It’s generally thought that a genetic predisposition to type 1 diabetes is not enough to develop the disease, but that an environmental trigger is required to activate it. Researchers are not sure what that environmental trigger is, but enteroviruses have been under suspicion for quite a while. Enteroviruses are the second leading cause of viral colds in children.
Now, a meta-analysis of 26 studies, published online in the British Medical Journal, has found that children with type 1 diabetes are nearly 10 times more likely to show signs of enterovirus infection than children without type 1.
A previous review of studies had found no link to type 1 diabetes, but those studies had searched for antibodies to enteroviruses in the blood. This analysis examined studies that had used molecular methods to test for the virus. Molecular testing, which looks for viral protein or RNA, is more sensitive than blood testing.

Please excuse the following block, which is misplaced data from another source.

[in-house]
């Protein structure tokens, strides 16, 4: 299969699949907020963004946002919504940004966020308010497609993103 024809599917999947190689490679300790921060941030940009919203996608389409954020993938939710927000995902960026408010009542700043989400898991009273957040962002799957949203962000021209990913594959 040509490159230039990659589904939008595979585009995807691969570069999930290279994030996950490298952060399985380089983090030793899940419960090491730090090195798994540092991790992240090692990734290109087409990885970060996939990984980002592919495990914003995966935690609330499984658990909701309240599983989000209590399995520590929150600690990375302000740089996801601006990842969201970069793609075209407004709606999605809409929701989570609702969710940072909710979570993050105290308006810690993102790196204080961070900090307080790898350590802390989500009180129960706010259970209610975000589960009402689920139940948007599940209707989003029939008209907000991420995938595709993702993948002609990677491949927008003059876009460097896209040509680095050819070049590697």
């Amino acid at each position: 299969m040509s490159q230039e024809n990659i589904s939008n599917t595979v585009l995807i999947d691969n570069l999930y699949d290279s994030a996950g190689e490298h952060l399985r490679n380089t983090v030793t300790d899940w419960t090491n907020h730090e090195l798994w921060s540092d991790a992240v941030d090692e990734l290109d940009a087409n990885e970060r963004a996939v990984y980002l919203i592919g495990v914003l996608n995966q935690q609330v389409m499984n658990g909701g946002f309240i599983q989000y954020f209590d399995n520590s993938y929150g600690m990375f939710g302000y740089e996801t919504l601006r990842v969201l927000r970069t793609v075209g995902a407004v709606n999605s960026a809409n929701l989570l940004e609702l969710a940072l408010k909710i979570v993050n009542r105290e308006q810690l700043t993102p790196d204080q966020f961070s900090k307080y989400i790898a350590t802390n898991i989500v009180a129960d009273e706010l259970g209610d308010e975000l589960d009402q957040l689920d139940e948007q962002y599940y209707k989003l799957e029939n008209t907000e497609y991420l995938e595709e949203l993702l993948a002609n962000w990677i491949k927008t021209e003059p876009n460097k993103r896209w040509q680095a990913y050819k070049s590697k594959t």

Overall, data on more than 4,440 patients were studied. Of those with newly diagnosed diabetes, 43 percent had had a recent enterovirus infection, compared to just 6 percent of the control group. Children with the autoimmunity that precedes type 1 were three times more likely to show enterovirus infection signs than controls.
Because the incidence of type 1 diabetes in Europe has risen almost four percent a year in recent years, scientists are looking for a change in environmental triggers that might explain that rise. One theory is the “hygiene hypothesis,” which proposes that mothers in countries with improved hygiene don’t pass on as many protective antibodies to their children as mothers in the past, making their babies more susceptible to infections from viruses.
These new findings don’t prove causation; that is, the researchers cannot tell if the virus caused the diabetes, or if the diabetes made the patients more vulnerable to the virus. More research is called for. However, if it is eventually proven that enterovirus infection triggers type 1 diabetes, a vaccination could be developed that might prevent it.